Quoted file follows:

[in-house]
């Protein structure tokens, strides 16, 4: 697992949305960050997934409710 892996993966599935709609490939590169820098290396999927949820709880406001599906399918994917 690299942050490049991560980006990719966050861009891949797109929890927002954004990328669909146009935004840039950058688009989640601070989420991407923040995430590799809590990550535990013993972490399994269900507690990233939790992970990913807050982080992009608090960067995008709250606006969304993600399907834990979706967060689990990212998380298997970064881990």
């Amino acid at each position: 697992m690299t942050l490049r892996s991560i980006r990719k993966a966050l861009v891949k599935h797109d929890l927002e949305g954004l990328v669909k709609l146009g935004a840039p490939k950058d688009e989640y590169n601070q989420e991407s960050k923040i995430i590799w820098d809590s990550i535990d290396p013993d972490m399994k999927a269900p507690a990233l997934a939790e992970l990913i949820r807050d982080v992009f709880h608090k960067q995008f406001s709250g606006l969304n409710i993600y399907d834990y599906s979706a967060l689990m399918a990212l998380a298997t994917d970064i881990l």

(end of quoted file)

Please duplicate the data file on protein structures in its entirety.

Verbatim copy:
[in-house]
């Protein structure tokens, strides 16, 4: 697992949305960050997934409710 892996993966599935709609490939590169820098290396999927949820709880406001599906399918994917 690299942050490049991560980006990719966050861009891949797109929890927002954004990328669909146009935004840039950058688009989640601070989420991407923040995430590799809590990550535990013993972490399994269900507690990233939790992970990913807050982080992009608090960067995008709250606006969304993600399907834990979706967060689990990212998380298997970064881990």
């Amino acid at each position: 697992m690299t942050l490049r892996s991560i980006r990719k993966a966050l861009v891949k599935h797109d929890l927002e949305g954004l990328v669909k709609l146009g935004a840039p490939k950058d688009e989640y590169n601070q989420e991407s960050k923040i995430i590799w820098d809590s990550i535990d290396p013993d972490m399994k999927a269900p507690a990233l997934a939790e992970l990913i949820r807050d982080v992009f709880h608090k960067q995008f406001s709250g606006l969304n409710i993600y399907d834990y599906s979706a967060l689990m399918a990212l998380a298997t994917d970064i881990l």